Shamik Das looks back at the week’s politics, including our progressive, regressive and evidence of the week.
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As Left Foot Forward pointed out straight after the speech, his claims on the economy, the NHS budget, waiting lists, Europe, Housing Benefit, poverty, borrowing and more failed to stand up to scrutiny – see the full list here.
Last weekend, Left Foot Forward launched a new website, Cameron’s Corkers – cameronscorkers.org – chronicling the untruths and u-turns of the Tory leader. The tally after this week now stands at 31 u-turns and 27 corkers – though we may have missed some, so tweet #CamCorker if you spot any more…
• The talk of the town in Birmingham was Boris Johnson, greeted like a rock star, swept up on a tide of post-Olympic mop-haired mania – but a closer look at his actual record leaves much to be desired.
On policing, as leader of the Labour group on the London Assembly Len Duvall AM pointed out on Left Foot Forward, he has cut more than 1,700 police officers and 1,800 PCSOs in the past two years. In his speech to the Tory conference, he claimed crime fell 12% between 2008 and 2012 – but in fact it is down 5.6%. For more on Boris’s broken police promises, read London Assembly Green Party leader Jenny Jones AM here, and for more on the reality of Tory police cuts nationally, see our report here.
Also this week on Left Foot Forward, we’ve looked at Boris’s record on housing in the capital – for more read Val Shawcross AM’s article here, and for more on the policy debate around the solutions to the housing crisis, read Tom Muddimer’s report here, and read Kevin Gulliver’s report on the road to a ‘One Nation’ housing policy here.
• New health secretary Jeremy Hunt sparked outrage last weekend with his views on abortion, telling The Times he wants the time limit halved to 12 weeks.
As Jos Bell wrote on Left Foot Forward, his remarks, his first major comments in the job, fly in the face of evidence, further damaging his reputation in the wake of the Leveson Inquiry and his links to Rupert Murdoch, and add to the impression that this is an arrogant, regressive, anti-women Tory government.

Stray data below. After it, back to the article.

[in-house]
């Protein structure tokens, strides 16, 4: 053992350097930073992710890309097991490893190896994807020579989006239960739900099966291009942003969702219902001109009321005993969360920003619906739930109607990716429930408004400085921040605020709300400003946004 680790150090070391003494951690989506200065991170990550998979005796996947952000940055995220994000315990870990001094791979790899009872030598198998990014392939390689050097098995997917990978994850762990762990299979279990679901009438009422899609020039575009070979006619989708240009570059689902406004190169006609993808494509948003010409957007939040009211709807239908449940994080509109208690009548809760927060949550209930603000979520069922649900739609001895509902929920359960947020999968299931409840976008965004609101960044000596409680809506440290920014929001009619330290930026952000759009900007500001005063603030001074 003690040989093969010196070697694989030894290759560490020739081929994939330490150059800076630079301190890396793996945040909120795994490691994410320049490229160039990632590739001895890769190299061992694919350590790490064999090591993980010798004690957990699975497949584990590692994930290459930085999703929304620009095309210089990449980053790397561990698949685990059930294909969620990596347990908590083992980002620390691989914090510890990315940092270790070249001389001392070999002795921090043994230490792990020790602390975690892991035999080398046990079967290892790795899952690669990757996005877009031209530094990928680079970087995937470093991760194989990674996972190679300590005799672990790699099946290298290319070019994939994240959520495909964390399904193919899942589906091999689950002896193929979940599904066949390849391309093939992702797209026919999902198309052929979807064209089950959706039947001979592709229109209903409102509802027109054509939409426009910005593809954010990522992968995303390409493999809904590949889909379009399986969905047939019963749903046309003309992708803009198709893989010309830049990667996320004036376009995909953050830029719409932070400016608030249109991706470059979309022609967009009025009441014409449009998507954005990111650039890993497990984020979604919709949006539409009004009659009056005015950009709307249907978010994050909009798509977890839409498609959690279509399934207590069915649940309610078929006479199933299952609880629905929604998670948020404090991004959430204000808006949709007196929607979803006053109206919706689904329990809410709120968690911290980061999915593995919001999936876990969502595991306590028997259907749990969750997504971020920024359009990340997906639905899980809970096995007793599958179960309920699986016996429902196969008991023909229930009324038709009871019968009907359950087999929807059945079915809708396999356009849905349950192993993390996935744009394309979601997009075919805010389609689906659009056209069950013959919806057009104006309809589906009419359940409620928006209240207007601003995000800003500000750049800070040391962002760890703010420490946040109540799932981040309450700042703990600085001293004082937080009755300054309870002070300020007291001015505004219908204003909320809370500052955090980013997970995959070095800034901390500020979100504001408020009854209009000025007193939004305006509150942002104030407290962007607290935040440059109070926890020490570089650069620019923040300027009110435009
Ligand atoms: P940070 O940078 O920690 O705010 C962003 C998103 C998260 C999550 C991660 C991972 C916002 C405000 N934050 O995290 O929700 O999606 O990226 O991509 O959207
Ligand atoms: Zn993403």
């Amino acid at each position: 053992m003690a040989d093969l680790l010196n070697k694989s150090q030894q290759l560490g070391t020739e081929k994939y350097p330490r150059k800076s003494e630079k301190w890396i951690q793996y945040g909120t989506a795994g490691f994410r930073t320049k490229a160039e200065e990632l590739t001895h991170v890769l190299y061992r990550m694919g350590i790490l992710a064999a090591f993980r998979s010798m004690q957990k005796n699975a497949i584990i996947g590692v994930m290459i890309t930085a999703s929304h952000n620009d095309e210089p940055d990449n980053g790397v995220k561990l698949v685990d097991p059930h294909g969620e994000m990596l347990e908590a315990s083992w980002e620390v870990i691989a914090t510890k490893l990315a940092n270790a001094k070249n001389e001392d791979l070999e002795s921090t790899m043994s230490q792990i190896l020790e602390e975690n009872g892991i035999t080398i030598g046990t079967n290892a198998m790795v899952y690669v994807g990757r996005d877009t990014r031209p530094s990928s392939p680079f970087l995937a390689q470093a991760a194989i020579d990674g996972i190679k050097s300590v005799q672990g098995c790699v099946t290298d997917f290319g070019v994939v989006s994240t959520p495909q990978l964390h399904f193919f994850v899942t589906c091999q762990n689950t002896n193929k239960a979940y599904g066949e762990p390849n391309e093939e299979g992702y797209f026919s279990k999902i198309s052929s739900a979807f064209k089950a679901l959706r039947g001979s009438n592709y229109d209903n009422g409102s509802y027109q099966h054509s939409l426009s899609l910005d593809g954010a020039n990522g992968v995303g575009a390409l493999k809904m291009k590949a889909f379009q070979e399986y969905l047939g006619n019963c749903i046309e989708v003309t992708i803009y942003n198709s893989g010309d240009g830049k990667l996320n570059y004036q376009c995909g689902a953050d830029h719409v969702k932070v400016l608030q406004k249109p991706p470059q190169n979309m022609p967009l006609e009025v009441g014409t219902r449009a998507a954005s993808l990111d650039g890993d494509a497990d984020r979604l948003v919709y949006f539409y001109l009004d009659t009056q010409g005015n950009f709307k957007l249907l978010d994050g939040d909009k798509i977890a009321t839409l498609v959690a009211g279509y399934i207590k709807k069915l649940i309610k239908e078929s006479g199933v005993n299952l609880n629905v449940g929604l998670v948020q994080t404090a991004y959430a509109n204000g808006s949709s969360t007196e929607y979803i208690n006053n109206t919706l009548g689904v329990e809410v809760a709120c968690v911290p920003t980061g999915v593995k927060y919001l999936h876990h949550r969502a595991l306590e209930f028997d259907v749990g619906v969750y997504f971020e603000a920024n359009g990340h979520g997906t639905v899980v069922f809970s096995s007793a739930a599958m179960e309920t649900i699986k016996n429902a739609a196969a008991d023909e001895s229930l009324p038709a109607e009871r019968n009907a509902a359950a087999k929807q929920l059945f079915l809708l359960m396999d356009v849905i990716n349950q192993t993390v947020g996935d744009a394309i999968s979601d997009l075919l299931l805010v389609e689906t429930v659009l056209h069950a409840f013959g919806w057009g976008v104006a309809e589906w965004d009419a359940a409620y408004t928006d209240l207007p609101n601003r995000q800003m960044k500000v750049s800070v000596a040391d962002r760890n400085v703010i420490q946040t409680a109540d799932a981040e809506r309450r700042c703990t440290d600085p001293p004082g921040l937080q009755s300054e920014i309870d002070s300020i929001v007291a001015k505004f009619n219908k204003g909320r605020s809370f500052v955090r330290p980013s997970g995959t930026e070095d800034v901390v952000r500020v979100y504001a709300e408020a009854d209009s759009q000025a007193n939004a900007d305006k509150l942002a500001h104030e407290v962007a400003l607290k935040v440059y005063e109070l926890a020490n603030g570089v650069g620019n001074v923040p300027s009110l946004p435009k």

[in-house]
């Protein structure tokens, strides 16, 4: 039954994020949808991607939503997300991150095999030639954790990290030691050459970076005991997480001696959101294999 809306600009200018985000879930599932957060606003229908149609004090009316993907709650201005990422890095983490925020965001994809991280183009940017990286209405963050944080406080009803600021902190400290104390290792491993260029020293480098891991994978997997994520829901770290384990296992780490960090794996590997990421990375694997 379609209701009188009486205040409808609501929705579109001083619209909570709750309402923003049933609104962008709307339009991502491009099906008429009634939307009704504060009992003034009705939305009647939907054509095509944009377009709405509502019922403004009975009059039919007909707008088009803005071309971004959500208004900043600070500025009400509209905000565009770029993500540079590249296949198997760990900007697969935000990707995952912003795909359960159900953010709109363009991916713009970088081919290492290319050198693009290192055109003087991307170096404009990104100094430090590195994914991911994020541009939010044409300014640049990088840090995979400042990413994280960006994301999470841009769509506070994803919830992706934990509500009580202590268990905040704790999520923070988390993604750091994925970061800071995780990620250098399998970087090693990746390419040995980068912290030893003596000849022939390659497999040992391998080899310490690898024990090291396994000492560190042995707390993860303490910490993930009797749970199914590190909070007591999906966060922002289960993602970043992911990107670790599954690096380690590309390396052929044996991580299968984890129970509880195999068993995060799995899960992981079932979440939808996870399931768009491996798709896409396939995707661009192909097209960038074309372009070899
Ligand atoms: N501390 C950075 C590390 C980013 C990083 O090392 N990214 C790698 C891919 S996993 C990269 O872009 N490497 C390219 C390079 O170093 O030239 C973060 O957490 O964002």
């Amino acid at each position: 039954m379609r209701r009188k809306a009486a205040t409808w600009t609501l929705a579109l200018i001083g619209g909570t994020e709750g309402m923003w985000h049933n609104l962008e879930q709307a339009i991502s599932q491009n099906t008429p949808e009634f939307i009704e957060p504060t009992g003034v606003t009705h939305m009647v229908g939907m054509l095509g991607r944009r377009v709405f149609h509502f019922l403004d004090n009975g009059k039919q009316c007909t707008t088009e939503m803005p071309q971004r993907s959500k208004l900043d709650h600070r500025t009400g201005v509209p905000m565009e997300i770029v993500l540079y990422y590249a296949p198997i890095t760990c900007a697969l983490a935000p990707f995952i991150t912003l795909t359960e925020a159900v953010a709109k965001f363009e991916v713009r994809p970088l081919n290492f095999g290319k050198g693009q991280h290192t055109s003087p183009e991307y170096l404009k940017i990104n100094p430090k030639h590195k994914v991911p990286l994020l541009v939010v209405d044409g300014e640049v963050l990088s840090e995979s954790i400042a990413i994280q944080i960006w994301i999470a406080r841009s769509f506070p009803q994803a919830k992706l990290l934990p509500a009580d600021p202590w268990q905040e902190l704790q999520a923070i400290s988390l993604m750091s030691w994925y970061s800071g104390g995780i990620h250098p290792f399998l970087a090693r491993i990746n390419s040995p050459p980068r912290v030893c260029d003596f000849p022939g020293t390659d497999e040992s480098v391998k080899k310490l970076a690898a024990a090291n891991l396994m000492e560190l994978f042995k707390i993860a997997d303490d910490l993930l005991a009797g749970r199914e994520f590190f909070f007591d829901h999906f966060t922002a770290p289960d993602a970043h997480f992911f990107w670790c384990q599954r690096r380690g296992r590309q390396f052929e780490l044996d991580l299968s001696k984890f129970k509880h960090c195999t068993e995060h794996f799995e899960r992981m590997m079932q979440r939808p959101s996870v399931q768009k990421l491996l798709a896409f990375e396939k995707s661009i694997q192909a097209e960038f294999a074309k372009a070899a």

For more on Hunt’s speech to the Tory conference, read Unite’s head of health Rachael Maskell here, and check out Andy Burnham’s PPS and chair of the PLP health committee Debbie Abrahams MP’s analysis of what Hunt has in store for the NHS here. Hunt, lest it never be forgotten, is no friend of the NHS; the book, “Direct Democracy: An Agenda for a New Model Party”, which he co-authored in 2005 (alongside, amongst others, Michael Gove), called for the NHS to be dismantled, claiming it was no longer relevant.
Progressives of the Week:
Northern Ireland first and deputy first ministers Peter Robinson and Martin McGuinness, who this week outlined plans to employ 230 new graduate teachers and health workers as part of six ‘signature’ projects worth £26million to improve numeracy and literacy, supporting job creation within local communities while tackling dereliction and empty units – demonstrating, against the backdrop of the Tories’ assault on the state, the power of government to create jobs and effect social change. For more read our article here.
Regressive of the Week:
Scottish Tory leader Ruth Davidson, who had a bit of a “Mitt Romney moment” this week, saying only 12% of households contribute to the country’s wealth – for more read our article here, and for the latest on the independence referendum – with David Cameron and Alex Salmond set to formally sign an agreement on Monday – see here.
Evidence of the Week:
The International Monetary Fund World Economic Outlook (pdf), which this week slashed its growth forecast for the UK, predicting it will shrink 0.4 per cent this year – having three months ago predicted growth of 0.2%. For more, read Will Straw on the IMF’s verdict cuts hurt growth more than expected here, and read Cormac Hollingsworth on how the IMF reassesment is a massive boost for Ed Balls’s 5-point plan for growth here.
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